Stereotypes In The Lion King

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A STEREOTYPE ANALYSES ABOUT ‘‘THE LION KING’’ Disney’s films have unexpected, unpredictible gender based streotypes. If you analyze into all details, you will realize that these films, which are made for children, have unbelievable secluded concepts. These films speak for more than you watch at first sight. In this essay, ‘‘The Lion King’’, one of the Disney’s most famous films, will be examined by stereotypes about gender, race, discrimination and characters.

Racial stereotypes are one of the most striking points of the movie. A lion named Scar, who is the brother of Mufasa and the uncle of Simba, the main protagonists of the movie, is darker in colour and has heteresexual features like his walking style, oral expression and his social graces are feminine, in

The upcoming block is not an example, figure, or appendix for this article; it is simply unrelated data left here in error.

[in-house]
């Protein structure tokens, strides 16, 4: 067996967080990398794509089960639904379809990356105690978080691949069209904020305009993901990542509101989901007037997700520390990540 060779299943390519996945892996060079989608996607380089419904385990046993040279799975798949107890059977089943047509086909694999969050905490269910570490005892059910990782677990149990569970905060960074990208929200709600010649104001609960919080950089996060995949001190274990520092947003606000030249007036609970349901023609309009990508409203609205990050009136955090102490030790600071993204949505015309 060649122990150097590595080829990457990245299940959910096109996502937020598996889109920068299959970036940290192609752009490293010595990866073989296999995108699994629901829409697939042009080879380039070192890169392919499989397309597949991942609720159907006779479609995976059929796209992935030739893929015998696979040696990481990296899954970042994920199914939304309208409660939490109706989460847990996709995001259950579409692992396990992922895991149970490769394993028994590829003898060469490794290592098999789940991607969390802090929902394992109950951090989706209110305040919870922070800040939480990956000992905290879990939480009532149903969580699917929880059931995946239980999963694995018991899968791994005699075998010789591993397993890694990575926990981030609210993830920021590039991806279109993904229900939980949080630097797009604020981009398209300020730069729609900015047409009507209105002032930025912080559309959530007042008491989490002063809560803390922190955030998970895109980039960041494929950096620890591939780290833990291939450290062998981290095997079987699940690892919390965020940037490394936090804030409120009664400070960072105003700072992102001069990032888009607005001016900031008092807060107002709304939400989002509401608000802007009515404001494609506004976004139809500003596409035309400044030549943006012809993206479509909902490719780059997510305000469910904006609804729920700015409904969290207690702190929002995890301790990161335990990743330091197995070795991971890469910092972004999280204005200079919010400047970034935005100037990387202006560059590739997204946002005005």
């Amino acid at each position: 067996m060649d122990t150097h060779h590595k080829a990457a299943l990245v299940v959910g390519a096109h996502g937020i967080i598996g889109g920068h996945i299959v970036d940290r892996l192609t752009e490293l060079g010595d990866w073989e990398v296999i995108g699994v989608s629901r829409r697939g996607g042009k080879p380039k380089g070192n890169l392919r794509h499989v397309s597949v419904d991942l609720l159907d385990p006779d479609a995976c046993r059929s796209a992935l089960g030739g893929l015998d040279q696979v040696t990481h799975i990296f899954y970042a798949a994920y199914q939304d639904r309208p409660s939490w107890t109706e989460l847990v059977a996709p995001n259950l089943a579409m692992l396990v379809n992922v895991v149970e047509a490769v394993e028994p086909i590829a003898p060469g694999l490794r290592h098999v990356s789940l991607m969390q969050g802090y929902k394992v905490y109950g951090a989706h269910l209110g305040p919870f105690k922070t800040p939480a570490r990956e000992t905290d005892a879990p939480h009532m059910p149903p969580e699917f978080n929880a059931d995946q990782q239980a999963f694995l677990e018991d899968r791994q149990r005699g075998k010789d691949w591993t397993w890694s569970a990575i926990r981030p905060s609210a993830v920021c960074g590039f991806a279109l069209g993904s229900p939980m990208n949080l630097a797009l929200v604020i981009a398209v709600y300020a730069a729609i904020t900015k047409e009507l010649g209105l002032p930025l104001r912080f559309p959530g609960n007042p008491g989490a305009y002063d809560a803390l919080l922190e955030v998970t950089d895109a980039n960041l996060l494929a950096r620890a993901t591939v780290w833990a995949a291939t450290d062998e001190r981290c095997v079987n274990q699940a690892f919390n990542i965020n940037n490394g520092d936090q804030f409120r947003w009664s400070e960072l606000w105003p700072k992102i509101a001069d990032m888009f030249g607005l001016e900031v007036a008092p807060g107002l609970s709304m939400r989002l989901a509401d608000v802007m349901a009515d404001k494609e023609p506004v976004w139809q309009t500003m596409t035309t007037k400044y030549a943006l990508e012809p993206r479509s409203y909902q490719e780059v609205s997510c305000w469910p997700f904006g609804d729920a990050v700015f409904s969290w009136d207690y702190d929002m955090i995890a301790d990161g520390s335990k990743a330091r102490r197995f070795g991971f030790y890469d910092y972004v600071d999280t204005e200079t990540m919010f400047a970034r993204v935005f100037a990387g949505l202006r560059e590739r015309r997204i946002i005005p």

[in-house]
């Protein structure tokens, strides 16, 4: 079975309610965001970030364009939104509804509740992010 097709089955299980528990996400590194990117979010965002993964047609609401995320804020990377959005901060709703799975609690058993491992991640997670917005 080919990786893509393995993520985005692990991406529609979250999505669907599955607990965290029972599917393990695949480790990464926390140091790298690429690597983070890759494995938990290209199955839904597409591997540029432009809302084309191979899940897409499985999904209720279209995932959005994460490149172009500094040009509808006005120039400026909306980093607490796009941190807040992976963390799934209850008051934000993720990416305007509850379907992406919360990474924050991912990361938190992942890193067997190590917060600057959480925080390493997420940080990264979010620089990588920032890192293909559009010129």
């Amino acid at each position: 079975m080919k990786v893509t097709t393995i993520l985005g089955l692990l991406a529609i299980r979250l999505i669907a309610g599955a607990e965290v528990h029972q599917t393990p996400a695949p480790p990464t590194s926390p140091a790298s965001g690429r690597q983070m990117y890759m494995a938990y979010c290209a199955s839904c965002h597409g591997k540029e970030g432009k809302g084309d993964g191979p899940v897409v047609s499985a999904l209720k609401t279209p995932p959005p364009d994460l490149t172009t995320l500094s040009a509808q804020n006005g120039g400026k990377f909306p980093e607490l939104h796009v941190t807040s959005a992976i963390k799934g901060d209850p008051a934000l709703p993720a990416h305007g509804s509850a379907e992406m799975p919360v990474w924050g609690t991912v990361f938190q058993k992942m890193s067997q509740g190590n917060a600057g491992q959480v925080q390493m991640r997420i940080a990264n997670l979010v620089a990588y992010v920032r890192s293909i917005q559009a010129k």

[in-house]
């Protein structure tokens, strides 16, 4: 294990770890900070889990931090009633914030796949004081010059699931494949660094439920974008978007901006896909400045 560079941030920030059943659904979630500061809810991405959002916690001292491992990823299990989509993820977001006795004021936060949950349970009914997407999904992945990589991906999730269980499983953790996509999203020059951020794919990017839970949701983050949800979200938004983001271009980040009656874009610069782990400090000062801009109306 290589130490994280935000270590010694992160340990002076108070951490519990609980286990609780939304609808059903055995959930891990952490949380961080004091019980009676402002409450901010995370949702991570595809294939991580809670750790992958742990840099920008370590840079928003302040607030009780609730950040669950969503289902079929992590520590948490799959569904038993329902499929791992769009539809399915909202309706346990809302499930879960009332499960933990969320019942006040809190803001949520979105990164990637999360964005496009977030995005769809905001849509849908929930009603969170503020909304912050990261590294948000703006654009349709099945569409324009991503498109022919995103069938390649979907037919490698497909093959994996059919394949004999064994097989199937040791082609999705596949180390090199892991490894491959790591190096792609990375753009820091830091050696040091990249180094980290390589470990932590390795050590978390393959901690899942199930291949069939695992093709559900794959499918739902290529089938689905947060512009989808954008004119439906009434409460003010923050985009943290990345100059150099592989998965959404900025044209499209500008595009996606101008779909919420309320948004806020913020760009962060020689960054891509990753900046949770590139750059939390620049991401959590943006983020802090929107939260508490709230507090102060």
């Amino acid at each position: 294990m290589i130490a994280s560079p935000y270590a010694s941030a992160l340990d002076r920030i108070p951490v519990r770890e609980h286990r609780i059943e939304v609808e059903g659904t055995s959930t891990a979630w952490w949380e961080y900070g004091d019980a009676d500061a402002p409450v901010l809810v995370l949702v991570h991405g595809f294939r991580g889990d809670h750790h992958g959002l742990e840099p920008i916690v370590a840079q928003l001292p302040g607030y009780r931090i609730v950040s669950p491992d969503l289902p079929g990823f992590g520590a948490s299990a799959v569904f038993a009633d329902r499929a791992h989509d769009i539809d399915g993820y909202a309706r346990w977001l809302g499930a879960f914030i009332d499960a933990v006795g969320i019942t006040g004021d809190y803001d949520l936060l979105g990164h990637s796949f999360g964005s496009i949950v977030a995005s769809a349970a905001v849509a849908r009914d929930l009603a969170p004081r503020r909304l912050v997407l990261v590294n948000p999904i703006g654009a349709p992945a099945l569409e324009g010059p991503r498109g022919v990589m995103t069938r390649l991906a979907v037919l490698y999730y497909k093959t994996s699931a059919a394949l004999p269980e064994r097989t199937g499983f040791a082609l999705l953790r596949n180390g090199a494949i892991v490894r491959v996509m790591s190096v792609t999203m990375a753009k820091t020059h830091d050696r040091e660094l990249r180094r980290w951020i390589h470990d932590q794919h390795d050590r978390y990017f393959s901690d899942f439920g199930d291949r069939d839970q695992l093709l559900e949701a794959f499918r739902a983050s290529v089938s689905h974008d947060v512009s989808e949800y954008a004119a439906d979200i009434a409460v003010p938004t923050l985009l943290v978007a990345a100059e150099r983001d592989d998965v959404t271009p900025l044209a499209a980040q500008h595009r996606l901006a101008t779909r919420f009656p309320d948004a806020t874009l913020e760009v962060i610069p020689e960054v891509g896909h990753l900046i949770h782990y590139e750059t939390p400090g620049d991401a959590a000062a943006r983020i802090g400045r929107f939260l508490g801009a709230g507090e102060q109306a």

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The film aims to distinguish black people representing always ‘‘evils’’ in real life. Moreover, referring to IMDB (Internet Movie Database), Scar is vocalized by the famous ‘‘British actor’’ Jeremy Irons. On the other hand Mufasa’s voice is recorded by an American actor. Discretely and deep down the film makers implicitly struggle to prove the superiority of American people over the British culture. M. Benshoff and Griffin (1994) similarly note that in the production of The Lion King “.. it is not surprising that The Lion King has interesting things to convey about late twentieth–century American culture and its dominant ideology – white patriarchal capitalism”(p. 17). In addition to that, the bird Zazu, which is like a servant of the lions, has also a voice of a British actor. And the bird has a strong and solid British accent. The aim to stress the accent and the target of producers using those stereotypes is to emphasize that British people are servants of American population. A further gender stereotype is the idea that women lions are incomplete and defective without men. They can not survive without men who lead them. In the
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